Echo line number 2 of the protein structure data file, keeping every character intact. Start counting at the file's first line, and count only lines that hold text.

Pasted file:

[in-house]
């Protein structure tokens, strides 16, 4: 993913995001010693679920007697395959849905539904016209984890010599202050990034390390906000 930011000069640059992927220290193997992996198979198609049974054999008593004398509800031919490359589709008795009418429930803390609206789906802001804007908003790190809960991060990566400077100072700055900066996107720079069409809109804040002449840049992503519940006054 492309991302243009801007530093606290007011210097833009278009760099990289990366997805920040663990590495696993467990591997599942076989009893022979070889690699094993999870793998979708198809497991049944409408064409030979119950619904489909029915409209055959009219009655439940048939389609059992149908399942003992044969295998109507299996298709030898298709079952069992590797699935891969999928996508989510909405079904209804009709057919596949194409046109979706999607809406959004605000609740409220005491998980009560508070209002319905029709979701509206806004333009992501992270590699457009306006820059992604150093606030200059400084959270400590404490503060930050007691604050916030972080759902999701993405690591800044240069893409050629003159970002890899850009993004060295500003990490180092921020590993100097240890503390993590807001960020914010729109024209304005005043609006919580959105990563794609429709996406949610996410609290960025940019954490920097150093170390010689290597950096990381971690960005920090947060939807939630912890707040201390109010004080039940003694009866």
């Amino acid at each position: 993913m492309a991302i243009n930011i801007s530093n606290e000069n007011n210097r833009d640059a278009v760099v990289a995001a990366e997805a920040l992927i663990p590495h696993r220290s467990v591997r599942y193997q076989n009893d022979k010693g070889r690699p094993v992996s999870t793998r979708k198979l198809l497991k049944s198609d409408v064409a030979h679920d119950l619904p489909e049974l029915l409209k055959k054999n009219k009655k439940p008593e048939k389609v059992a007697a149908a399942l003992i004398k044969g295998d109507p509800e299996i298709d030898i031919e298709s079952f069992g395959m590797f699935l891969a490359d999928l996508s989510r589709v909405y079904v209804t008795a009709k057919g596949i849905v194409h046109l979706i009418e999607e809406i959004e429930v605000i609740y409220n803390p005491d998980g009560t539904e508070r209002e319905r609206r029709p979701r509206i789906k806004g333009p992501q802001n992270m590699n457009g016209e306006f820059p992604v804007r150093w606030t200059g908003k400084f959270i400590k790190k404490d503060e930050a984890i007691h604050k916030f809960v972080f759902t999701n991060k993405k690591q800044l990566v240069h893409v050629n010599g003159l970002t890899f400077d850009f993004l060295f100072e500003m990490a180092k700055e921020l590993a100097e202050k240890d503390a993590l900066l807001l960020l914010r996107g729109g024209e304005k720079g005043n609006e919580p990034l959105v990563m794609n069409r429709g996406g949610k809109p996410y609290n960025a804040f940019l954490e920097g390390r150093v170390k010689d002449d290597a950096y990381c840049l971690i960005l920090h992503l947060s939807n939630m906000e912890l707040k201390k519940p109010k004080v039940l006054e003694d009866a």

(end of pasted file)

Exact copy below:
């Protein structure tokens, strides 16, 4: 993913995001010693679920007697395959849905539904016209984890010599202050990034390390906000 930011000069640059992927220290193997992996198979198609049974054999008593004398509800031919490359589709008795009418429930803390609206789906802001804007908003790190809960991060990566400077100072700055900066996107720079069409809109804040002449840049992503519940006054 492309991302243009801007530093606290007011210097833009278009760099990289990366997805920040663990590495696993467990591997599942076989009893022979070889690699094993999870793998979708198809497991049944409408064409030979119950619904489909029915409209055959009219009655439940048939389609059992149908399942003992044969295998109507299996298709030898298709079952069992590797699935891969999928996508989510909405079904209804009709057919596949194409046109979706999607809406959004605000609740409220005491998980009560508070209002319905029709979701509206806004333009992501992270590699457009306006820059992604150093606030200059400084959270400590404490503060930050007691604050916030972080759902999701993405690591800044240069893409050629003159970002890899850009993004060295500003990490180092921020590993100097240890503390993590807001960020914010729109024209304005005043609006919580959105990563794609429709996406949610996410609290960025940019954490920097150093170390010689290597950096990381971690960005920090947060939807939630912890707040201390109010004080039940003694009866």